The rise of Google and then Facebook has been accompanied by the decline of newspaper revenues, but it would be a mistake to say that one caused the other. As analyst Kamil Franek points out, Google and Facebook did not build their success by “stealing” newspaper advertising. They did this by disrupting the advertising universe with systems that allowed more efficient and cheaper ways to attract potential customers. For more than a century, the advertising industry had followed the saying attributed to department store magnate John Wanamaker: “Half the money I spend on advertising is wasted; the problem is that I don’t know which half. Internet advertising deflated the wisdom of Wanamaker by showing which half was wasted. Web advertisers could finally measure the success of their campaigns and refine where to advertise next. The web also proved to be a boon for advertisers, as advertising performance got better and cheaper: total advertising as a percentage of GDP fell by 25% between the 1990s and the 2000s. Google has also created new places to advertise, such as on games and on smartphones. Benedict Evans, another analyst, argues that between two-thirds and three-quarters of Google and Facebook’s ad business came from companies that had placed no print ads outside of the Yellow Pages.
Although Klobuchar’s bill does not use the word “reparations”, it proceeds as if Google and Facebook are injuring the news industry by taking something that is rightfully theirs and should pay annual damages. . We can agree that Google makes money from headlines and news snippets – an independent analyst puts it at $1 billion a year, while the news industry trade group instead puts it at $4.7 billion. But as the writer Frédéric Filloux said, this is how the market works: better and cheaper products replace what came before. In the Google and Facebook examples, the two companies did two things. First, they have almost completely separated advertising from editorial or entertainment content, making web ads more like billboards than newspapers. Second, they transformed advertising from a wasteful, bullshit business that ran campaigns in newspapers, on TV, and on billboards with almost no return on effectiveness, into an effective, targeted business whose success could be measured instantly. The analogy isn’t perfect, but what Google and Facebook have done to the advertising industry has been transformative, similar to what digital cameras did to Kodak and personal computers to typewriters. . The newspaper industry had the resources to create something like Google or Facebook, but didn’t. The blame for missing what was to come should rest with the news industry, not Google or Facebook. The news industry has never had an inherent right to advertising dollars. To imagine that they deserve any form of redress because technology has moved them into the advertising market is laughable.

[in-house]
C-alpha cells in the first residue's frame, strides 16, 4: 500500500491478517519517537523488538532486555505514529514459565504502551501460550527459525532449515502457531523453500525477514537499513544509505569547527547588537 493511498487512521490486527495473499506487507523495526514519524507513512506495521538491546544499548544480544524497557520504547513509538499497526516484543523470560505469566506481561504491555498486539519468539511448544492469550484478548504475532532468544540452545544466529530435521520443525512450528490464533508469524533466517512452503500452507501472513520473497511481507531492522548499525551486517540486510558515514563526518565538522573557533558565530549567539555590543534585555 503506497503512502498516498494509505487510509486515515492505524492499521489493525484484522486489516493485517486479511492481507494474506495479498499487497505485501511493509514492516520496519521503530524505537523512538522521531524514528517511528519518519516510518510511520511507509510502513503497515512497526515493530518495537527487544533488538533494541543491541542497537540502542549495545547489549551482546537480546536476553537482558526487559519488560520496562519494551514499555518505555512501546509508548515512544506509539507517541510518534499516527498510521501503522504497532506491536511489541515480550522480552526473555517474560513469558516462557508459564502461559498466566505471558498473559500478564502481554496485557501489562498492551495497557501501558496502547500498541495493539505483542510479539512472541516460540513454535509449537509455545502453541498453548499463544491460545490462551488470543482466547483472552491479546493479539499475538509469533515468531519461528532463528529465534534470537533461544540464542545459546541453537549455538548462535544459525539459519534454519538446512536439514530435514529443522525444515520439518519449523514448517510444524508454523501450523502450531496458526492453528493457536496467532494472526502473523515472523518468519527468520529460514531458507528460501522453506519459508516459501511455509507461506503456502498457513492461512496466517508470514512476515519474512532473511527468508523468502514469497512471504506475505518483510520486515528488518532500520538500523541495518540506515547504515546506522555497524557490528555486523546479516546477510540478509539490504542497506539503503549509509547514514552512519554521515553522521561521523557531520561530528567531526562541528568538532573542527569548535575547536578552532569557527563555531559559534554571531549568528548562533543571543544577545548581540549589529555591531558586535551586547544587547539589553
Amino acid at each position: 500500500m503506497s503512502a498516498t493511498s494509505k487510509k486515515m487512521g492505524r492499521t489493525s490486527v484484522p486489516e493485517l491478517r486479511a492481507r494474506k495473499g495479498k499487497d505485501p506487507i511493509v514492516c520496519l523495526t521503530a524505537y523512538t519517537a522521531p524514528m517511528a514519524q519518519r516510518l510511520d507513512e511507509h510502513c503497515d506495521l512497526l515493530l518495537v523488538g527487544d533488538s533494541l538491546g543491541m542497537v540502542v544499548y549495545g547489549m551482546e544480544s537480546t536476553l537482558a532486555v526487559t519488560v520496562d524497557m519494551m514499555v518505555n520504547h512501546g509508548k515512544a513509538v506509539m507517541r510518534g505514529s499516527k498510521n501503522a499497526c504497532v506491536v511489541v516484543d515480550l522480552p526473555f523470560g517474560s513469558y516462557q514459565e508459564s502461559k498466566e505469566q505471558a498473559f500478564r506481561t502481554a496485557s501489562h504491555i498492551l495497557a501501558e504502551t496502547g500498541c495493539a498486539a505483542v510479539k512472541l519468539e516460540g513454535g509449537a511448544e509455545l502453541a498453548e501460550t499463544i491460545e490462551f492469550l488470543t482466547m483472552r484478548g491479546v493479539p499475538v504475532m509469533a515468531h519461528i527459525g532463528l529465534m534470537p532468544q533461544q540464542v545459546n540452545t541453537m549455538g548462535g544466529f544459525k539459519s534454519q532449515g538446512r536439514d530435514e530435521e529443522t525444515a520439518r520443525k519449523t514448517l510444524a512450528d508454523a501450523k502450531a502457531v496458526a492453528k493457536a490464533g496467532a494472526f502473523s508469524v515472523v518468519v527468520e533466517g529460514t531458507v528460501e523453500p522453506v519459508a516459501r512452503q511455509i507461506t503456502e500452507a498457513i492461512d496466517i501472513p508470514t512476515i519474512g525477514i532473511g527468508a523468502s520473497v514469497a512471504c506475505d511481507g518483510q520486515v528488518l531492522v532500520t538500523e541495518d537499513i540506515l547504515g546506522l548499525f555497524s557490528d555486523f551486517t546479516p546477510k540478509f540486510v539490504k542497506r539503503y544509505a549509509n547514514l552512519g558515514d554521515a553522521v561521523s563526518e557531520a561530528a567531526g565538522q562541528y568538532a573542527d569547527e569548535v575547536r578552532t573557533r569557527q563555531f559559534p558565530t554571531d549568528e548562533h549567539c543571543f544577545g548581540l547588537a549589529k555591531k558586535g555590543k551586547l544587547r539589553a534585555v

The newsies can mourn their losses all they want, but Google and Facebook owe them nothing. Supporting the information sector is a laudable goal. But sending the bill to Google and Facebook is simply unfair.
Don’t miss Bill Grueskinof the excellent report earlier this year on the workings of the Australian system. He takes a more sympathetic stance on the arrangement while noting the flaws. Send grants to [email protected]. No new email alert subscriptions are honored at this time. My Twitter feed think my murderer RSS the food competes unfairly with it.